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Sunday, June 12, 2011

Prevalanence and Labels

The Korean study continues to generate discussion. MedPage Today quotes Thomas Insel, MD, director of the National Institute of Mental Health and former director of an NIH-funded Center for Autism Research at Emory University, and John Constantino, MD, a child psychiatrist at Washington University in St. Louis:

Constantino noted that both ends of the spectrum -- not just the milder end -- have begun to incorporate more children than in the past. At the more severe end, some children who would have received a diagnosis of mental retardation are now being included, and at the milder end, some children with behavioral problems and social disability are being included.

"There is a downside to that, that you worry about risks of labeling people who perhaps would be better off without the label," Insel said.

But, he added, "there's also an upside that we should think about, which is the possibility that, for many developmental disorders, sometimes people are on a trajectory that if you can catch them early before they develop the most severe form, you may be able to have a much better outcome."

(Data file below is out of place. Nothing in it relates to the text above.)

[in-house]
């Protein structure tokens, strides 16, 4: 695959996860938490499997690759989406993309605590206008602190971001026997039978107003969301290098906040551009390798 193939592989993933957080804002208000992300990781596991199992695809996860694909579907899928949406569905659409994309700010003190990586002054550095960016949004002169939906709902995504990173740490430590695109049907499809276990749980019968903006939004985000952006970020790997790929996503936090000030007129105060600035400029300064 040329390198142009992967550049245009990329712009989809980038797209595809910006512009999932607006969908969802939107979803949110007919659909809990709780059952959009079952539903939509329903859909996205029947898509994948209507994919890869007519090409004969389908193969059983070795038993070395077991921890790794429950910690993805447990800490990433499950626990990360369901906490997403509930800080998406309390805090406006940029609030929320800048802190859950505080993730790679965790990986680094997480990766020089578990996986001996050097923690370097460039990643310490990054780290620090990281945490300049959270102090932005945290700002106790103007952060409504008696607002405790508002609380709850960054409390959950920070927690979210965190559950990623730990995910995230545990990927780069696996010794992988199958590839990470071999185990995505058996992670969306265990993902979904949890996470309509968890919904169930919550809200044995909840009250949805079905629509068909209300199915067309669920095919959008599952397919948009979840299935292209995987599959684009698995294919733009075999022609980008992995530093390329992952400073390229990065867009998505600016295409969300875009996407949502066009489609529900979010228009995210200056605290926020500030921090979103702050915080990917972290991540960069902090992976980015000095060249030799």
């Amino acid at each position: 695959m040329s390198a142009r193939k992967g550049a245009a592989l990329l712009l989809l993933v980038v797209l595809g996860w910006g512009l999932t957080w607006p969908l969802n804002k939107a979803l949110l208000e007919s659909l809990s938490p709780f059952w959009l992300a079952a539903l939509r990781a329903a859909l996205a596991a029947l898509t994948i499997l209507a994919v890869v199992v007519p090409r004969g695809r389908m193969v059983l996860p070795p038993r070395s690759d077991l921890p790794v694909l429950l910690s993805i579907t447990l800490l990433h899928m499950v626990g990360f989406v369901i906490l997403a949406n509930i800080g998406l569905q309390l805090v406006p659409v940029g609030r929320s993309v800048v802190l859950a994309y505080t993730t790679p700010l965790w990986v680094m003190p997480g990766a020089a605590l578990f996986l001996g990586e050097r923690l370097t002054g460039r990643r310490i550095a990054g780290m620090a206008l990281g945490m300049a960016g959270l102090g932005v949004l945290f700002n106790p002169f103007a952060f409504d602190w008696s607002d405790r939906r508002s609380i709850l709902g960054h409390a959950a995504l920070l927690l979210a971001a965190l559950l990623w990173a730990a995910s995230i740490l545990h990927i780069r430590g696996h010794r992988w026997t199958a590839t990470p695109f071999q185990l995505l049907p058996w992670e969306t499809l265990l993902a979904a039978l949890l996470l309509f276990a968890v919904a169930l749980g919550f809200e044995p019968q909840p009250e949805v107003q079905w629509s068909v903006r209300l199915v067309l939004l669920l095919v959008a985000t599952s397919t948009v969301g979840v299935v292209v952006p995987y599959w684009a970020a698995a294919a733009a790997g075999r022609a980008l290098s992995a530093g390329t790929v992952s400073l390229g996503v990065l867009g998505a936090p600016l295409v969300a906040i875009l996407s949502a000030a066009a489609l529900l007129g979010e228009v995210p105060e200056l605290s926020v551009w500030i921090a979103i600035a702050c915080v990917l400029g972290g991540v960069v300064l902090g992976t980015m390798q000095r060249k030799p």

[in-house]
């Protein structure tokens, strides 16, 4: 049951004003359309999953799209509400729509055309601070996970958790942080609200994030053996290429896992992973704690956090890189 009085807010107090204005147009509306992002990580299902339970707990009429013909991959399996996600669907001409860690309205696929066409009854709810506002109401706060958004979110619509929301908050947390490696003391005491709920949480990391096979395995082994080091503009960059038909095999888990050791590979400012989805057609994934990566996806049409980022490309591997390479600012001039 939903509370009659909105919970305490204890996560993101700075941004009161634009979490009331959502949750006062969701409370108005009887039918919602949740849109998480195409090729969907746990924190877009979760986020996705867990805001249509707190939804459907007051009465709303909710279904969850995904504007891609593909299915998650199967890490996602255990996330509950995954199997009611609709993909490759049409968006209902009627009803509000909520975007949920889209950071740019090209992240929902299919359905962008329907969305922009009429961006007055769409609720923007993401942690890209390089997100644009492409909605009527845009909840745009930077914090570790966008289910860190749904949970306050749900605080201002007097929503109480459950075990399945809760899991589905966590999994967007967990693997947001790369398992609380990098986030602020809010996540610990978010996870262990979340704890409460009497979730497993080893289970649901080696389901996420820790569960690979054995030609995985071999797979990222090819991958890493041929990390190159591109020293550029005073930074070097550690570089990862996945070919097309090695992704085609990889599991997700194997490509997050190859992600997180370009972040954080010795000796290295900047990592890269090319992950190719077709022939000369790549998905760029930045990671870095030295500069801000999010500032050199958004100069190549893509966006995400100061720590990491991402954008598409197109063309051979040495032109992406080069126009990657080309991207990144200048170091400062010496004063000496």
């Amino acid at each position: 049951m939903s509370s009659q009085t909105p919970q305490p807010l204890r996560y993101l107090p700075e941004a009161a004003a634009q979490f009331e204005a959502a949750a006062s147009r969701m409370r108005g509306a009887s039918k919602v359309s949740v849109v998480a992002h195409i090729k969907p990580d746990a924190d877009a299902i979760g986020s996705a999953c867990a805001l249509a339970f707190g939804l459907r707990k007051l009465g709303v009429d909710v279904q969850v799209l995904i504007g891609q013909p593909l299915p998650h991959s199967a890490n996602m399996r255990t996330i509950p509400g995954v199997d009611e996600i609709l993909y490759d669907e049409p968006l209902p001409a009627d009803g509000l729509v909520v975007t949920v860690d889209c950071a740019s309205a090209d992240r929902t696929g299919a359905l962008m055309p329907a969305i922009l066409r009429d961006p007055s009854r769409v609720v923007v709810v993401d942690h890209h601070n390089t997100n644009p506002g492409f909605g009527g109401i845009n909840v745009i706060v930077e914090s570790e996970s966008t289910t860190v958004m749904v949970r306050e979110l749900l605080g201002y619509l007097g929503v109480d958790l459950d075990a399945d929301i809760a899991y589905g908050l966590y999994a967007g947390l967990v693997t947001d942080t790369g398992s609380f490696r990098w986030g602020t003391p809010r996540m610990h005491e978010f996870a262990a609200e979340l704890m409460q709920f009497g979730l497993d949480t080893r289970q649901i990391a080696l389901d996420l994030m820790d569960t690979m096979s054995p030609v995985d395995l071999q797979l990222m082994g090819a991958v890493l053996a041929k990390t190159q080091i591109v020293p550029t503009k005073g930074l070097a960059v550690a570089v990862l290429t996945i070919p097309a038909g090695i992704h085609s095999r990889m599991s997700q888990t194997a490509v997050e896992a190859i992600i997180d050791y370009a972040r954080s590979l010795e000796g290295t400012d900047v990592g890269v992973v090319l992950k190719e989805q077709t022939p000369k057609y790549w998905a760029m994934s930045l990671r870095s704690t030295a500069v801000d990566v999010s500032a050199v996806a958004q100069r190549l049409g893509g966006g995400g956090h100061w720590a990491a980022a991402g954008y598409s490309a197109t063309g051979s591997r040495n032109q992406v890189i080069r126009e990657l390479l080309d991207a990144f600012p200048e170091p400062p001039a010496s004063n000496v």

Constantino agreed, and said that having roughly 2.5% of the population in need of some assistance -- assuming the South Korean figure is correct -- should not be very surprising.

The cutoff for mental retardation encompasses about 2.5% of the population, and there are no quibbles about whether those people need support, he said.

"So why would anybody be either terribly surprised or necessarily even too concerned if now the [autism] instruments are being calibrated in such a way that this is what they're picking up and that this matches reasonable clinical judgement about disability?" Constantino argued.

In his experience, he said, there is not a downside to including children with milder disabilities because they are more responsive to intervention and support.